How could I not like a book written by another Price?!!! This book held a double whammy for me since my earliest American ancestor arrived in Jamestown in1610 and endured all the travails of this book. This time told with more personal interaction and cunning than the usual history book. Truly, America was not "meant to be" as the book posits. It simply survived to reap the fantastic bounty of the land. In addition, both native and landed peoples knew how to deceive and slaughter given enough pr ...more
Considering this book was little more than a text book without the illustrations and quizzes at the end of every chapter, I was impressed with the way it was presented. I must have zoned out during history class (which was - yikes - 20 years ago? maybe I just forgot it) but I always thought of the beginning of America as the story of Thanksgiving.
Even if the stories were exaggerated, John Smith was a badass. I'm a raging Democrat/borderline Socialist and even I cheered for him when he said "He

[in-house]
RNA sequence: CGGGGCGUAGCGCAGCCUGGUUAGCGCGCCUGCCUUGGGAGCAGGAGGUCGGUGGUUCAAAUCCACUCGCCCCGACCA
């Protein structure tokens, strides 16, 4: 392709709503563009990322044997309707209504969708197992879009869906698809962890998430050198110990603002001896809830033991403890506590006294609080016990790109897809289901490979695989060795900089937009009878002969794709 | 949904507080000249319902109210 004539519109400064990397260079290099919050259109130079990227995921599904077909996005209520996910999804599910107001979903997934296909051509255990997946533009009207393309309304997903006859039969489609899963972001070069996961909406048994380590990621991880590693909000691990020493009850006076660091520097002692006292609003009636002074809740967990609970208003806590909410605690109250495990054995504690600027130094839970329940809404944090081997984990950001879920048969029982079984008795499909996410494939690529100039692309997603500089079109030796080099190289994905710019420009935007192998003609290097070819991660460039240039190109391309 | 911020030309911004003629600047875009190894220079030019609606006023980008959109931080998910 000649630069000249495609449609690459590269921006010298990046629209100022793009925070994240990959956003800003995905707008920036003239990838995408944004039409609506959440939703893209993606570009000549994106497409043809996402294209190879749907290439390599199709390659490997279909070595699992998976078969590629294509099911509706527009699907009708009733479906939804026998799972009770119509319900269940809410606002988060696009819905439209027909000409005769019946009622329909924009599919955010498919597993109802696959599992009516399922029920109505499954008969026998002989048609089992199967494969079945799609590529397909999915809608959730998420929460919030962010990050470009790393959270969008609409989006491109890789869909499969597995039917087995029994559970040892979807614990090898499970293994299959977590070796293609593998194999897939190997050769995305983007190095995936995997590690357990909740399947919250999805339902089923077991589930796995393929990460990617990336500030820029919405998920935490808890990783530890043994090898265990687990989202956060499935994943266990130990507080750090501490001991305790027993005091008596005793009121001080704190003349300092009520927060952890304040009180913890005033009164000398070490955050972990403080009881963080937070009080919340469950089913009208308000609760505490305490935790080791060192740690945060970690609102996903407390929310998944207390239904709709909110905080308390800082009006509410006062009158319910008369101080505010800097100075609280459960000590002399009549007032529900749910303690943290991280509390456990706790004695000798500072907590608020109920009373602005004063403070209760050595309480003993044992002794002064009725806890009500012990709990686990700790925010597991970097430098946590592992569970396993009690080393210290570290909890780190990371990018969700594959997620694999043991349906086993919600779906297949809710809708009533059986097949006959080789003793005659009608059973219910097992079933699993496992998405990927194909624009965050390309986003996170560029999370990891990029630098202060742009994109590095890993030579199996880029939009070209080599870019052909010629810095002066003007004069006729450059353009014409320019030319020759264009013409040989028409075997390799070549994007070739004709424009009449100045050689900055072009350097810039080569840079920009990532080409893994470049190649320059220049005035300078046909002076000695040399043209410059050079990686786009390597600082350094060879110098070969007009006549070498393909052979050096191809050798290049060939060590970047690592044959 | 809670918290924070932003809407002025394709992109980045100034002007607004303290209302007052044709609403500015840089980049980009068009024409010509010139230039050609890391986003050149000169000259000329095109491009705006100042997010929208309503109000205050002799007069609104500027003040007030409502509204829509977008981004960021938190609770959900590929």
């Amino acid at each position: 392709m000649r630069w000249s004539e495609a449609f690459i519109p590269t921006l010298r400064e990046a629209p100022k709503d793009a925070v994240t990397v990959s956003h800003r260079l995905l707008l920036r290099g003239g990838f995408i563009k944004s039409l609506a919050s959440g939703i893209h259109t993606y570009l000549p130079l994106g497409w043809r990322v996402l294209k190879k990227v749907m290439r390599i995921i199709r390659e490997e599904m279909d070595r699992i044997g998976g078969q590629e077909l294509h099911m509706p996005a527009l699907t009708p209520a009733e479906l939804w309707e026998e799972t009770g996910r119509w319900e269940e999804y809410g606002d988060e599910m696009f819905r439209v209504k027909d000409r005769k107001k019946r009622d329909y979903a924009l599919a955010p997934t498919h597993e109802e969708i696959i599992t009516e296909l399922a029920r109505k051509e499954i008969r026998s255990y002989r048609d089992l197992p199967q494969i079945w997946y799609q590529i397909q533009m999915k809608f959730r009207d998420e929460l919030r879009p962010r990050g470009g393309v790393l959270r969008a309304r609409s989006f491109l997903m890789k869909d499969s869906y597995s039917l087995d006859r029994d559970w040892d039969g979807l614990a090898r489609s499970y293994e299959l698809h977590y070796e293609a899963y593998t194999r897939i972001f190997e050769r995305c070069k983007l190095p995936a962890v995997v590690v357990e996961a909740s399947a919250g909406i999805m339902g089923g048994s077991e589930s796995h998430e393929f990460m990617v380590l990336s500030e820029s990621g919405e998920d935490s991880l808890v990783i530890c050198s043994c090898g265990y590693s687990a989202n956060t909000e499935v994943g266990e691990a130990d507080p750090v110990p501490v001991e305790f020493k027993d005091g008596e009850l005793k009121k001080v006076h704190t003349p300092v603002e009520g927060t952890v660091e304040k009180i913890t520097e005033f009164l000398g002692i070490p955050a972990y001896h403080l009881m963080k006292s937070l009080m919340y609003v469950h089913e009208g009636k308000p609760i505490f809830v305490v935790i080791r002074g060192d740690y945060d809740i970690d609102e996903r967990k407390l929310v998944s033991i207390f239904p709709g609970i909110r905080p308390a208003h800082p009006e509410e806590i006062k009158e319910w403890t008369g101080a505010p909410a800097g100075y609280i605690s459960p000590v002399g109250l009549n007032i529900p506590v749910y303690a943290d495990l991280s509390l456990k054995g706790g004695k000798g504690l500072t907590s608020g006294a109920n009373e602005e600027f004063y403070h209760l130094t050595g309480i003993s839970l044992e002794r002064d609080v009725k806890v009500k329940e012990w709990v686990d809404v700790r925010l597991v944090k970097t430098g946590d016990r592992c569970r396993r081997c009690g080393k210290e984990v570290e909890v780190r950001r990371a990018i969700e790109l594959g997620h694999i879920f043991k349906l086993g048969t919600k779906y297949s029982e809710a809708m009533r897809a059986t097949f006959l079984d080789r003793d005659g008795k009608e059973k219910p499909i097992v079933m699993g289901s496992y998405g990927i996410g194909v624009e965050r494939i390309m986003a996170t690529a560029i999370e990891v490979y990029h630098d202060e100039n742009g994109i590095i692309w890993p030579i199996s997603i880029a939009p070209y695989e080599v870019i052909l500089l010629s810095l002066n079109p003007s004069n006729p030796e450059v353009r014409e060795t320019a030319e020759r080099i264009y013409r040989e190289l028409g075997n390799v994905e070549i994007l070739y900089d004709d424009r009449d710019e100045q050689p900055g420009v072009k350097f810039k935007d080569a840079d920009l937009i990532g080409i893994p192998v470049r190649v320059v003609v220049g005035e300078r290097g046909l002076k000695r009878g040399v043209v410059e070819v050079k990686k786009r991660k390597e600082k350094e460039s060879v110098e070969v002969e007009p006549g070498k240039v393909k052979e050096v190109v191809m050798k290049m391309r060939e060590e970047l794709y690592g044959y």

I can't stop talking about this book. It's rare for me to read non-fiction, but I thought this treatment of John Smith and Pocahontas was utterly fascinating. It's a bit academic-ese-ish in parts (but I like that), but it completely changed how I think about American history. Highly recommended.
The Thousander Club
Adam C. Zern shares his thoughts . . .

love and hate in jamestown"Last year I went on a family vacation to Virginia. We stayed in an antebellum home overlooking the James River. As part of our trip, we visited the historical site of Jamestown, which was truly a pleasure since I have such an interest in America history. I wandered around the gift shop of the Jamestown museum and one book in particular—Love & Hate in Jamestown—caught my eye. Recognizing my own ignorance of much of the details
Kressel Housman